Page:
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thread id for a request across multiple components

 
Arvind Rasengan
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Hello, I didn't know how to search if this question/scenario has been discussed already. Please help me out.

I have a simple test application which is structured as follows: The user accesses a jsp page from a browser (where I print Thread.currentThread().getId()..as say, JSP_Id). The JSP page has a submit button which the user clicks to forward the request to a servlet where I print the current thread id again as say Servlet_Id. The Servlet calls a DAO class and does JDBC stuff where I print the current thread Id again as say, DAO_Id and the servlet forwards the request to another JSP page where I print the current thread id again as say JSP_last_Id.
I don't know much about java/JVM/OS internals but I find that all the thread Ids I have printed above are all the same for a request and usually for subsequent requests also! I thought that each component/process (Jsp, servlet, DAO) would have a separate thread Id but thats not the case. When a request gets completed, I can understand that the threads are freed and are reassigned to subsequent requests which might explain the 'same thread id across multiple requests' thing.

In any case, how would I use this thread id concept to track a single requests life cycle in the web application? Thank you very much for any light on this!
 
Zhui Shen Ge
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What about a ThreadLocal object to store more specific information (e.g. sessionId, userId)?
 
Nitesh Kant
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Mega Lodon wrote:I thought that each component/process (Jsp, servlet, DAO) would have a separate thread Id but thats not the case.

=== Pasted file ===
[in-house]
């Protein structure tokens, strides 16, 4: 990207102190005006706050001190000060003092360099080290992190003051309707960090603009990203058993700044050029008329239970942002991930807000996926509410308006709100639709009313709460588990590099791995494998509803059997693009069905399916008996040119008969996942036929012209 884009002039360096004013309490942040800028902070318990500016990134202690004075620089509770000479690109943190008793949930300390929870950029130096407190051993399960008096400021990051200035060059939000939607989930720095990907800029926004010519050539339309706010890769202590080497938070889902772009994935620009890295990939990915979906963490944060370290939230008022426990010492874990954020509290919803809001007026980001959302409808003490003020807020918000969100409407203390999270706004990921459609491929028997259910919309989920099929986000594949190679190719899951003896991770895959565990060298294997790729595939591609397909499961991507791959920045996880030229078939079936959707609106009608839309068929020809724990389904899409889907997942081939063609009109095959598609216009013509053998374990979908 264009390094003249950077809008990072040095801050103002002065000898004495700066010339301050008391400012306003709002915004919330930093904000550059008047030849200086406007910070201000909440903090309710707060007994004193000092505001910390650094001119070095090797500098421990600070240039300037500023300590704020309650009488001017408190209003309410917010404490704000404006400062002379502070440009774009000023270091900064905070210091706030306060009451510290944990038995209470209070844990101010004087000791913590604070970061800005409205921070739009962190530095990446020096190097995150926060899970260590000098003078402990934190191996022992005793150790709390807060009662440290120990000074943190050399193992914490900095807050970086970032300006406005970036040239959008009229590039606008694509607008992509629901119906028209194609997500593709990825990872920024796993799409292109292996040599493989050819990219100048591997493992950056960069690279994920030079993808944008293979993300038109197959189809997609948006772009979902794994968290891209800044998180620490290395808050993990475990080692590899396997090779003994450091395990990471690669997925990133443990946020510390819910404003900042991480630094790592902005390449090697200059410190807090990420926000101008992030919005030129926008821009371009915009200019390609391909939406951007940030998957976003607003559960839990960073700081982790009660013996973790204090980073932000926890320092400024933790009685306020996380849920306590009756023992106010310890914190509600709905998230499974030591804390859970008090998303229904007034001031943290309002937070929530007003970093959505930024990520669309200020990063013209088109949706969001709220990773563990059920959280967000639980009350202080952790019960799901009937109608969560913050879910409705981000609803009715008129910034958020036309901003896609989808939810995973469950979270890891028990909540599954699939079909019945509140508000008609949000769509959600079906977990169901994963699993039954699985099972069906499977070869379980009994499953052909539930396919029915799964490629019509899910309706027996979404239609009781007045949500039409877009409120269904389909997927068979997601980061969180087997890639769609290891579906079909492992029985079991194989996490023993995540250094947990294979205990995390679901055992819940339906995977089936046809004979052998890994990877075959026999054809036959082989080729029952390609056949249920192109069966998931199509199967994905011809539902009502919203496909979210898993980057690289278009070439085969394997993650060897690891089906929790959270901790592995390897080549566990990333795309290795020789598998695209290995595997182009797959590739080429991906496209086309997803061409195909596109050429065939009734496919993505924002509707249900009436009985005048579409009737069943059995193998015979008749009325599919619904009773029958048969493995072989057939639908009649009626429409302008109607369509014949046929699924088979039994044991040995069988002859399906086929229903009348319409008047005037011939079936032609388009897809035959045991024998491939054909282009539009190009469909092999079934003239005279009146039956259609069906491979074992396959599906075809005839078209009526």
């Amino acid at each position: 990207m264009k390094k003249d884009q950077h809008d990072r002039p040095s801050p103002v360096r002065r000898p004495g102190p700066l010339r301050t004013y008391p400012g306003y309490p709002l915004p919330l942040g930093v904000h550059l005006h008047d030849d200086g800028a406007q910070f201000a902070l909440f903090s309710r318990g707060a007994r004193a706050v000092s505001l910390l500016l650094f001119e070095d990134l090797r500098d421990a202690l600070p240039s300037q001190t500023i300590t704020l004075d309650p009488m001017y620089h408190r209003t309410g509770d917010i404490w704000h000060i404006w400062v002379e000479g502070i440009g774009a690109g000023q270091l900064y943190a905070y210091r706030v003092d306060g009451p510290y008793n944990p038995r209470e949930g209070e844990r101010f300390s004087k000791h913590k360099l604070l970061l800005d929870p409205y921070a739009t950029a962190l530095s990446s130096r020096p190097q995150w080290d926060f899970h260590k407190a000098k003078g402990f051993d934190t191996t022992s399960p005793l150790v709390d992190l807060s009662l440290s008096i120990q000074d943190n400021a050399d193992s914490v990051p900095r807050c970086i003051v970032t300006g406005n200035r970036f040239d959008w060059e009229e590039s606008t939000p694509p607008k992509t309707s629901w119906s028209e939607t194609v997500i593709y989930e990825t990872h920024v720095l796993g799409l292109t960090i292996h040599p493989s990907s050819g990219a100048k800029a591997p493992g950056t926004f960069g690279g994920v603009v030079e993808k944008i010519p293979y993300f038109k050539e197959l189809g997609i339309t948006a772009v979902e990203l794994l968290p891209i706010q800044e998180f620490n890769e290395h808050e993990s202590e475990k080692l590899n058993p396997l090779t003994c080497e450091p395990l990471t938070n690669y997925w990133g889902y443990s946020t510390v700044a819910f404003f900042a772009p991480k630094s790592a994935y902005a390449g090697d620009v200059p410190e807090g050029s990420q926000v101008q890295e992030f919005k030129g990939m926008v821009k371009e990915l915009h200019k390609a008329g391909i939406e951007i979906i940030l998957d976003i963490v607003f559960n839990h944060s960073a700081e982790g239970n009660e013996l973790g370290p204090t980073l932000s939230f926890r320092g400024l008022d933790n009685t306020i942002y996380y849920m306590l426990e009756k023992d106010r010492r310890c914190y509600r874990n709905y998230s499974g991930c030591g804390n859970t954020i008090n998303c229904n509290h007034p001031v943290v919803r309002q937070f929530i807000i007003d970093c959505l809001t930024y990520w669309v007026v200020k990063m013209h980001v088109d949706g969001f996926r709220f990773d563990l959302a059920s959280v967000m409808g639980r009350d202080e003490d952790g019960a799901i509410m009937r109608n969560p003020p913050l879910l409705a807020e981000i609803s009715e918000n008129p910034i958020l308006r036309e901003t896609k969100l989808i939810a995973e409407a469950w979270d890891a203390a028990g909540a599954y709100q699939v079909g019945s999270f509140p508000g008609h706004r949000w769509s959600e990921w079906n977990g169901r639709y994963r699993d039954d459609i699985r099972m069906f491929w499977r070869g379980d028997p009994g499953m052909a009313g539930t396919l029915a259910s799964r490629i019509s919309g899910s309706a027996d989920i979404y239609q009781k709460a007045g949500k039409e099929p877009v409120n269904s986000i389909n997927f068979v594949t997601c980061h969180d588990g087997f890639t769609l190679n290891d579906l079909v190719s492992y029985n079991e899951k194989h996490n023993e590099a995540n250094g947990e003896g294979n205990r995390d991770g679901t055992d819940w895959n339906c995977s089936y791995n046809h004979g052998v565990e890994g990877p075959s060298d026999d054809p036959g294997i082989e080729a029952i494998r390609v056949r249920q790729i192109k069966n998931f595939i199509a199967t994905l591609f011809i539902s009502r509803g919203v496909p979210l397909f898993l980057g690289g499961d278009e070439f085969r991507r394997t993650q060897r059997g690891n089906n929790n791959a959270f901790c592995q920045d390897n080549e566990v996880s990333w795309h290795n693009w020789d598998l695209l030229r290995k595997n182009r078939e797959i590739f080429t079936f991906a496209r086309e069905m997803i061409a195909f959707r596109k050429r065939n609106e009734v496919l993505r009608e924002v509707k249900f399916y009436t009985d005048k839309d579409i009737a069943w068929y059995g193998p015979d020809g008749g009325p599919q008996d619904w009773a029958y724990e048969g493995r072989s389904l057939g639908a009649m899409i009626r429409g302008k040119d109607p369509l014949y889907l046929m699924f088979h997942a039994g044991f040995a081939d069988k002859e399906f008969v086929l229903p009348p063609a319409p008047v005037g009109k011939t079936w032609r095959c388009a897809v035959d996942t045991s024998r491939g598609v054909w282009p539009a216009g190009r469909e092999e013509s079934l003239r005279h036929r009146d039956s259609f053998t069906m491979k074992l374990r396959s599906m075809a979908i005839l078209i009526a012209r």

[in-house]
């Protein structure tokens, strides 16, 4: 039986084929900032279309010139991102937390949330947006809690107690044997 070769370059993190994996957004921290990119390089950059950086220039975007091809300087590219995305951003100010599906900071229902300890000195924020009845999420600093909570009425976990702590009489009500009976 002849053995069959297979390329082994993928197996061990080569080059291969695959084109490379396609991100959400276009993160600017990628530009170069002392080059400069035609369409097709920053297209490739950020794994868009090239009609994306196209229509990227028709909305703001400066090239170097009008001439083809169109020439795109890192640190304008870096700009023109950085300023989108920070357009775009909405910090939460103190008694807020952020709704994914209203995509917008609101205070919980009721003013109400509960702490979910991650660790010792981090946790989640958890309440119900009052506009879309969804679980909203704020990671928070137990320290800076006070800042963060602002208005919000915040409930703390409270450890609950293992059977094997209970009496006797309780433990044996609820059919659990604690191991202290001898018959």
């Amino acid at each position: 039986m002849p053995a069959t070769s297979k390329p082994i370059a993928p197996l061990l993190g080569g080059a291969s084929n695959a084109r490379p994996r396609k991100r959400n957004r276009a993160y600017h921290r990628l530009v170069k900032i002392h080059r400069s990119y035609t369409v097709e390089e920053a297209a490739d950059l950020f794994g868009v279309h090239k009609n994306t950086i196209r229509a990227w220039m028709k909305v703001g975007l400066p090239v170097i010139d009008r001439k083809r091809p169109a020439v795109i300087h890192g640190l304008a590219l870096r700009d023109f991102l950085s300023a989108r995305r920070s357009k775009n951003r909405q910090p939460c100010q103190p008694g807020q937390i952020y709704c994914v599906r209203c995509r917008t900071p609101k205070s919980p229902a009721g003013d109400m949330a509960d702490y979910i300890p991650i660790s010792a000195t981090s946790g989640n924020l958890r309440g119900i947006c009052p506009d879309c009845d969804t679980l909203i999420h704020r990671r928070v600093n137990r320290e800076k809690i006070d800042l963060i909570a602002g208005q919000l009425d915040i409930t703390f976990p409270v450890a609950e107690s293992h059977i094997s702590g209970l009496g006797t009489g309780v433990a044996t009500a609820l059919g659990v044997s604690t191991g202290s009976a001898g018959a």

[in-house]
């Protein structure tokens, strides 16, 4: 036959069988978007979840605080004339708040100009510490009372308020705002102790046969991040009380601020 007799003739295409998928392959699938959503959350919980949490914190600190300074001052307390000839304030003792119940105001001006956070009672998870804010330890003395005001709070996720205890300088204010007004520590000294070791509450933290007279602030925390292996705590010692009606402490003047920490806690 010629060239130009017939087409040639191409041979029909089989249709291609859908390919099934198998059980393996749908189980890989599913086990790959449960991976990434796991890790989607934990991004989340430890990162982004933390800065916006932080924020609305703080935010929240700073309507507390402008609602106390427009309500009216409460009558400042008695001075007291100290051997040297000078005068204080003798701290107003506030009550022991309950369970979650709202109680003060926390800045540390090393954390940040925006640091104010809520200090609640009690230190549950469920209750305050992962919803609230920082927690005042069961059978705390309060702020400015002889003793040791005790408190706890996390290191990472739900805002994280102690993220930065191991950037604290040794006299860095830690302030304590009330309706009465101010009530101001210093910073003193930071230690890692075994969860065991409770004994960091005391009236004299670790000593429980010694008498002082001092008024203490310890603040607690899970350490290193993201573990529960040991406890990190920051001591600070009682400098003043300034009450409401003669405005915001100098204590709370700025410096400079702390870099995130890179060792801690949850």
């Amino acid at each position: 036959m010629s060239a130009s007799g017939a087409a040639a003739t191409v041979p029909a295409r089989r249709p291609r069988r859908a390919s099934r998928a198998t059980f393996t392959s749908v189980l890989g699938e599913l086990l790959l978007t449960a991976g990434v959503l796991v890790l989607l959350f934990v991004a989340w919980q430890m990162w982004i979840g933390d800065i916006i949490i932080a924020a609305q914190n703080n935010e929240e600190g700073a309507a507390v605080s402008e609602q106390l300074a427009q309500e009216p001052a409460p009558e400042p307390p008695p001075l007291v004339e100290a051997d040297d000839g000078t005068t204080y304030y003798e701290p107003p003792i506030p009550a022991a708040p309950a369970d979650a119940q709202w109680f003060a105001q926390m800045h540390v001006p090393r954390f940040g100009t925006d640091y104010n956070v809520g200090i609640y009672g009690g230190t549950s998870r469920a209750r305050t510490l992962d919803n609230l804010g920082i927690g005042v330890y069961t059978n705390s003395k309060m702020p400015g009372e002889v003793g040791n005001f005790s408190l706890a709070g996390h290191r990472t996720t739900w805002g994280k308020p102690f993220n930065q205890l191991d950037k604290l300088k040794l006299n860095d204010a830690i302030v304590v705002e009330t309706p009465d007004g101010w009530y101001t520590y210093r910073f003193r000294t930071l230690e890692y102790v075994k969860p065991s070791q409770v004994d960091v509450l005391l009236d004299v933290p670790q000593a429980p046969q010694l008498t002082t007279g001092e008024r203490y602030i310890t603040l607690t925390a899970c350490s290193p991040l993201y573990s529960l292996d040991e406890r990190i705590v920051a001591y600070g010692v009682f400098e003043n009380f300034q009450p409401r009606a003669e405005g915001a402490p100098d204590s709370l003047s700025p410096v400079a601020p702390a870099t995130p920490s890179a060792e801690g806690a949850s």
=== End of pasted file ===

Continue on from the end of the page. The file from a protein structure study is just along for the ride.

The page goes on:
Unless and until you make provisions to change the thread (using a threadpool or what we call as a queuing point), the thread will be the same.

Mega Lodon wrote:
In any case, how would I use this thread id concept to track a single requests life cycle in the web application? Thank you very much for any light on this!


As Zhui pointed out you can use ThreadLocals but that gets a little tricky when the threads get re-used because you need to clear and re-populate the state at correct points otherwise it may create more problems than solve.

What is the intention of tracking the request lifecycle?
 
Arvind Rasengan
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Hello Zhui and Nitesh,

Thank you very much for the clarifications. I always thought that each component would be in its own process and would hence get some random, unequal thread id. Threadlocal does sound intriguing but I will also take into account Nitesh's warning.
I am mainly trying to track requests to a few web applications to identify bottlenecks in them.
Thanks
 
Nitesh Kant
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Mega Lodon wrote:
I am mainly trying to track requests to a few web applications to identify bottlenecks in them.
Thanks


For performance evaluations, it is best to use a profiler than to change code to gather statistics.
 
Arvind Rasengan
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Thanks for the advice Nitesh...but I am not changing any code going forth. It is all external.
 
Nitesh Kant
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Arvind Rasengan wrote:Thanks for the advice Nitesh...but I am not changing any code going forth. It is all external.


Well doesn't matter, code is a code, internal or external. You can easily profile with a profiler, if that is the only goal.
 
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